This Week: June 18, 2021

Round-up of weekly news for Wisconsin landowners



Image of swallow tail butterfly feeding on wild sunflower.

Wisconsin Butterflies

Is one of three online identification guides hosted by the Southern Wisconsin Butterfly Association (SWBA, pronounced “Sweeba”), local branch of the North American Butterfly Association. They run field trips throughout southern Wisconsin every summer for seasoned butterfly watchers and novices.

Image of hand holding several earthworms.

Most of Wisconsin has no native earthworms. What’s with that?

Milwaukee Journal Sentinel

Then comes the earth-shattering realization that earthworms are not native. Yes, the soil-enhancing invertebrates hailed for decades and gobbled up by the state’s official bird, the robin, are from Europe.

Image of grass test plots.

To grow or to survive: what are the strategies of a perennial grass to face severe seasonal stress?

Functional Ecology

Spoiler alert, “The trade-off between growth versus survival was found to be the key to understanding local adaptation of populations to stressful climatic conditions.”

Webinar: Easy Steps to Start Using Drones to Manage Invasive Species

Wildlife Habitat Council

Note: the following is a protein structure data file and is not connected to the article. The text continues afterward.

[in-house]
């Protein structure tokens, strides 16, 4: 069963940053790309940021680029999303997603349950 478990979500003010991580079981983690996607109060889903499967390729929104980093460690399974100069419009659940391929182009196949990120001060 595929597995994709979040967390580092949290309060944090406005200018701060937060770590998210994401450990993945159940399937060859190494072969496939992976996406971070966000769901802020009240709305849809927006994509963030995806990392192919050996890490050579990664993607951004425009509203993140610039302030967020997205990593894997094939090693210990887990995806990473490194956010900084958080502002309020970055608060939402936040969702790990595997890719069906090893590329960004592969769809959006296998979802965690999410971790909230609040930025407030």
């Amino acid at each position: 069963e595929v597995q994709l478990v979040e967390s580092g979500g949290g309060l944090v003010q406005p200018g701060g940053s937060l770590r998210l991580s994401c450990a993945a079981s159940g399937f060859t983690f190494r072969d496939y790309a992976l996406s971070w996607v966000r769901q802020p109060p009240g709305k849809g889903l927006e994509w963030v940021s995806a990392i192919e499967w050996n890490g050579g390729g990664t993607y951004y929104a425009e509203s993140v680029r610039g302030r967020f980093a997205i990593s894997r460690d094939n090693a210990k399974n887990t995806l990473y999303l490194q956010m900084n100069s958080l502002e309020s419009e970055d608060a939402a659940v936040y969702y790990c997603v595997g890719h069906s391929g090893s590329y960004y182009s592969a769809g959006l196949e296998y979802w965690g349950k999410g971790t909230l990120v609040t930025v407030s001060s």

Monitoring for invasive species is an important aspect of habitat management, but can be challenging on large or inaccessible areas. Drone imagery can save many man-hours of survey time, typically done on foot, and often in remote areas.

Image of prescribed prairie burn in late April.

Ancient Prairie in Wisconsin

Aldo Leopold Foundation – My Wisconsin woods
Down Nature’s Trail
Dan Hazlett

Thirteen acres of lush green hillside meadow, tucked away in a cool and quiet valley. What a perfect place to spend a Sunday afternoon, slowly stepping along, through a shin-high diversity of native prairie plants. I am in total awe. This rare gem of property has survived for thousands of years—and more incredible, it survived the farm landscape transformation of European settlers.

Image of hand with boot brush cleaning a boot.

DNR Seeking Public’s Help To Prevent Spreading Invasive Species

Antigo Times
JUNE 16, 2021

June is Invasive Species Action Month, and the Wisconsin Department of Natural Resources (DNR) is asking Wisconsinites and visitors to take simple precautions to avoid spreading invasive, nonnative plants and animals in our woods, waters and land year-round.

Image of naturalist wading in marsh grass.

Caring for wetlands by mapping invasive plants

Wisconsin Wetlands Associaiton

As plants begin to regrow after the long winter, it’s a great time to keep an eye out for invasive plants. As you walk your wetland this spring, take note of any invasive plants and add them to your records or maps of your wetland.

Wisconsin Degree Days

Many plants sprout and flower based on how warm it has been. Check out this chart from the Wisconsin DATCP to see how your neck of the woods compares with average temperatures so far this year.

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